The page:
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Supreme Court Sidesteps Workers' Comp Marijuana Cases

Last week, the U.S. Supreme Court declined to review a pair of decisions out of the Minnesota Supreme Court which held that employers cannot be required to reimburse workers for marijuana used to treat on-the-job injuries because the substance is illegal under the federal Controlled Substances Act. 

 

In both cases, a workers’ compensation judge awarded the injured worker reimbursement for medicinal marijuana expenses incurred to treat their work-related injuries. In both cases, the Minnesota Workers’ Compensation Court of Appeals upheld the decision of the judge and declined to address the conflict of law between the Federal Controlled Substances Act (CSA) and Minnesota’s Medical Marijuana law (MCTRA), stating that the appeals court lacked the appropriate jurisdiction to address the conflict. 

 

The Supreme Court of Minnesota held in both cases that there was a conflict between the CSA and MCTRA, and reversed the underlying decisions directing reimbursement of medical marijuana to injured Minnesota workers. The court in the Bierbach case concluded that the Federal CSA statute pre-empted the MCTRA. The order directing reimbursement was reversed. The court in Musta vacated the order of the judge directing the medical marijuana reimbursement. That court based its decision on a conclusion that the requested reimbursement would cause the carrier to aid and abet illegal activity, paying for federally illegal drugs. The court stated that it was impossible to comply with both MCTRA and the CSA, and the Federal law preempts the MCTRA, state law. The court specifically stated, “we express no opinion on whether the CSA pre-empts any component of Minnesota’s medical cannabis program.” The court declined to address all three types of conflict preemption. A dissent was authored in both cases.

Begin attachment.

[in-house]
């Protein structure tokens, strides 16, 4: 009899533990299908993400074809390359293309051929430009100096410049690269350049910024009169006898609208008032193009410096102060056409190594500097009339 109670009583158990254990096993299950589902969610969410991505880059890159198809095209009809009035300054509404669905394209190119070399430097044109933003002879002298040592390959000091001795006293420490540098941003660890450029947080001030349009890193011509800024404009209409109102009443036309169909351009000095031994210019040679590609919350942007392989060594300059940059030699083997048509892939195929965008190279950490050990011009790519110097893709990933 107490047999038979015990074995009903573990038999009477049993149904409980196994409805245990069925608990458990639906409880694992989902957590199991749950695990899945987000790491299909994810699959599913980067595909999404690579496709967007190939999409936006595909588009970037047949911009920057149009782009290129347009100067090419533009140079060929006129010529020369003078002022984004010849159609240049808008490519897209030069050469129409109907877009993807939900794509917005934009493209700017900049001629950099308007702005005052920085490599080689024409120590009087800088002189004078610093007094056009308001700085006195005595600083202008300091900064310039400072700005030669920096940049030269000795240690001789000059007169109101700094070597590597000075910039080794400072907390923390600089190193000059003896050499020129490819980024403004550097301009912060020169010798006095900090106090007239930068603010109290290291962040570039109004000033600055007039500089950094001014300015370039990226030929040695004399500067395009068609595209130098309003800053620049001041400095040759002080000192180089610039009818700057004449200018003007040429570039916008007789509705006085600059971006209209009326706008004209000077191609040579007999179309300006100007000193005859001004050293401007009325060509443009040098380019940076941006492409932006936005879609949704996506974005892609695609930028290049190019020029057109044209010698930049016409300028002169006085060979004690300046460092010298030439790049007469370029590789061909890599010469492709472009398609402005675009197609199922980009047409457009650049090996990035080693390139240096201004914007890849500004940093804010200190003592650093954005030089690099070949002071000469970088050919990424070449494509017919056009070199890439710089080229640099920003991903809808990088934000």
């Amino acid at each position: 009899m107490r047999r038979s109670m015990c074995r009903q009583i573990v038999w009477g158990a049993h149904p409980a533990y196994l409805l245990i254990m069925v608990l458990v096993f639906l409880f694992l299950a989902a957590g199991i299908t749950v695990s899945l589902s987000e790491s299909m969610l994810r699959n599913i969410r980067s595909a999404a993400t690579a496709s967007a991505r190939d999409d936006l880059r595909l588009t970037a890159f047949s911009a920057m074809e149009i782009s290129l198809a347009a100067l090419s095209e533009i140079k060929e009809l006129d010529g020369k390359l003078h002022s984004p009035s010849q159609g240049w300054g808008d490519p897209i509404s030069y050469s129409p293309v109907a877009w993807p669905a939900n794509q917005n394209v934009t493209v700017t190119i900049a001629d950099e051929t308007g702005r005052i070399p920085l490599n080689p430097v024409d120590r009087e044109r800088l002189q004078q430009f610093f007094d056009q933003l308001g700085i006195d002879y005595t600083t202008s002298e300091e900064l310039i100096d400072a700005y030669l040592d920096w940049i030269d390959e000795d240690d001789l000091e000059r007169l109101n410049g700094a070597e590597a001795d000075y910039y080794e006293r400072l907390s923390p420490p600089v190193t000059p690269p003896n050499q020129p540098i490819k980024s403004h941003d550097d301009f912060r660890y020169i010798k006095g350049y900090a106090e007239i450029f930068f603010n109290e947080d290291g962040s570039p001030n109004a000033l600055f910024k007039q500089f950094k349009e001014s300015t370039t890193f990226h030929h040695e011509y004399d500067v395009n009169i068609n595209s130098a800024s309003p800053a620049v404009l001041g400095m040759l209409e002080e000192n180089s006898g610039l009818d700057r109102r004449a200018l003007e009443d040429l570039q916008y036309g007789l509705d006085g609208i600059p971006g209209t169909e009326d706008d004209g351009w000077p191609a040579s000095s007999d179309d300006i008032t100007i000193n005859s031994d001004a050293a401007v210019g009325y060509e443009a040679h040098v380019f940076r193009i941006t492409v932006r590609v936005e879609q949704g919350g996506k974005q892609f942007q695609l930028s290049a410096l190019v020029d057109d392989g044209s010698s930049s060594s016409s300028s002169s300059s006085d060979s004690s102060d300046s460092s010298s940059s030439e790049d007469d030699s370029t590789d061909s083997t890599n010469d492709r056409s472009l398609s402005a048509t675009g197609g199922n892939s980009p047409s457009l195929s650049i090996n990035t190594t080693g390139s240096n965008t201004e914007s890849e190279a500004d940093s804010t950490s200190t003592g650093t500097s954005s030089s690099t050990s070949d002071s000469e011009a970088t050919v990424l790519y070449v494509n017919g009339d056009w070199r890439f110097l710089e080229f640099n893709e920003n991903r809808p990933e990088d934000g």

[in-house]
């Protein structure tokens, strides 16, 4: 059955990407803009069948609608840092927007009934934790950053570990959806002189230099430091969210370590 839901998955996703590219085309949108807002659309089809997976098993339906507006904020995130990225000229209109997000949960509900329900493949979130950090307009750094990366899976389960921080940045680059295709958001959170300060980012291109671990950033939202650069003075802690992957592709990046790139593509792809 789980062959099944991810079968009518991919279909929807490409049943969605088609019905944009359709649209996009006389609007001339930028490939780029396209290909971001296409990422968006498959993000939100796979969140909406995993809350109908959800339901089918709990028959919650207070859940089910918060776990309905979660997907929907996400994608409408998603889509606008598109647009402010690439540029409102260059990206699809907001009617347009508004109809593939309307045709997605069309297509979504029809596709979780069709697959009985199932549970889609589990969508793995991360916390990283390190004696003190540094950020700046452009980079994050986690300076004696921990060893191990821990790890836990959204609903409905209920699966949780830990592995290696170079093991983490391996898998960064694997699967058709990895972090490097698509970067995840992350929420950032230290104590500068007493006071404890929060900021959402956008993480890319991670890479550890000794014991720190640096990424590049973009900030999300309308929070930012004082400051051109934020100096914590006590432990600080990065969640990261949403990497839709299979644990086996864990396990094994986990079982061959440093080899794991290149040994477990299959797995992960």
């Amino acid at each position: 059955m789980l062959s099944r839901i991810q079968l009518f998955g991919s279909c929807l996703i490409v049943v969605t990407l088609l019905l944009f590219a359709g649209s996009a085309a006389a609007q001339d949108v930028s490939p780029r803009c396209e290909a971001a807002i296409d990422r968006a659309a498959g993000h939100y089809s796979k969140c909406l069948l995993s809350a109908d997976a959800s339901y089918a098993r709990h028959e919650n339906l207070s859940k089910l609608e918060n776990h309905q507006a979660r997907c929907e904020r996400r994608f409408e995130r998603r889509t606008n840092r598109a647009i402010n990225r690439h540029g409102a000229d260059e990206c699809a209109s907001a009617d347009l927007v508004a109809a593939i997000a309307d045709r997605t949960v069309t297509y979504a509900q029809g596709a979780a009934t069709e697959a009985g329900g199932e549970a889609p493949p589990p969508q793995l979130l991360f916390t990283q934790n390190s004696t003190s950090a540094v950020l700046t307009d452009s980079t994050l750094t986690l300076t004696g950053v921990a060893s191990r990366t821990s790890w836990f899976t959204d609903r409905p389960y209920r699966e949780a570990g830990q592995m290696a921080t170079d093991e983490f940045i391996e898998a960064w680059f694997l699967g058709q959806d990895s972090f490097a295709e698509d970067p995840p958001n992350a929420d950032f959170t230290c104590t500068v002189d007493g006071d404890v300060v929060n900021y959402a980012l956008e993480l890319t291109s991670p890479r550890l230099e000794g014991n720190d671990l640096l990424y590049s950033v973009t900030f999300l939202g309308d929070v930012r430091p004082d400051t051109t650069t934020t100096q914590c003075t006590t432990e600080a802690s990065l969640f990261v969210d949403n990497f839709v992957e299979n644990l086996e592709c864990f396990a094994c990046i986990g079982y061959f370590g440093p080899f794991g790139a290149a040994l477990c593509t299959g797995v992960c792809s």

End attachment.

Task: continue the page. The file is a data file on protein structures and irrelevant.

In both dissents, the Justices found issue with how aiding and abetting a crime had been defined in the majority opinion. The dissent also noted that the Rohrabacher-Farr Amendment has forbidden the U.S. Justice Department from using federal funds or resources to prosecute or interfere with state-level medical marijuana programs, since 2015. The Rohrabacher-Farr Amendment is a rider, passed by Congress, that has been attached to every federal spending bill since its passage, therefore reimbursing Minnesota’s injured workers for their medical marijuana expenses is not a crime so long as the parties use the official state medical marijuana system, so there is no crime that an insurance carrier could aid or abet by reimbursing the worker. 

 

The U.S. Supreme Court petition 

 

Early in 2022, the attorneys representing Musta and Bierbarch petitioned the U.S. Supreme Court for a Writ of Certiorari. In February, the Supreme Court asked the Solicitor General to state his position on the question of the preemption. In a brief filed on May 16th, the Solicitor General urged the court to let the Minnesota decisions stand without review. The Office of the Solicitor General acknowledges that Congress has passed successive appropriations bills that prohibit the U.S. Justice Department from enforcing the federal law that bars possession of marijuana in states that have legalized it, but marijuana has not yet been removed from the controlled substances list and remains federally illegal. 

 

Insurance Coverage Law Center editor’s note: The decision maintains the split between federal and state marijuana policy. Since certiorari was denied, that indicates that fewer than four of the sitting Supreme Court justices believed that the legal challenges presented in the cases warranted consideration by the Supreme Court. This does not necessarily mean that a majority agrees with the lower court rulings in the disputes, however. 

By: Hannah Smith, JD, Insurance coverage Law Center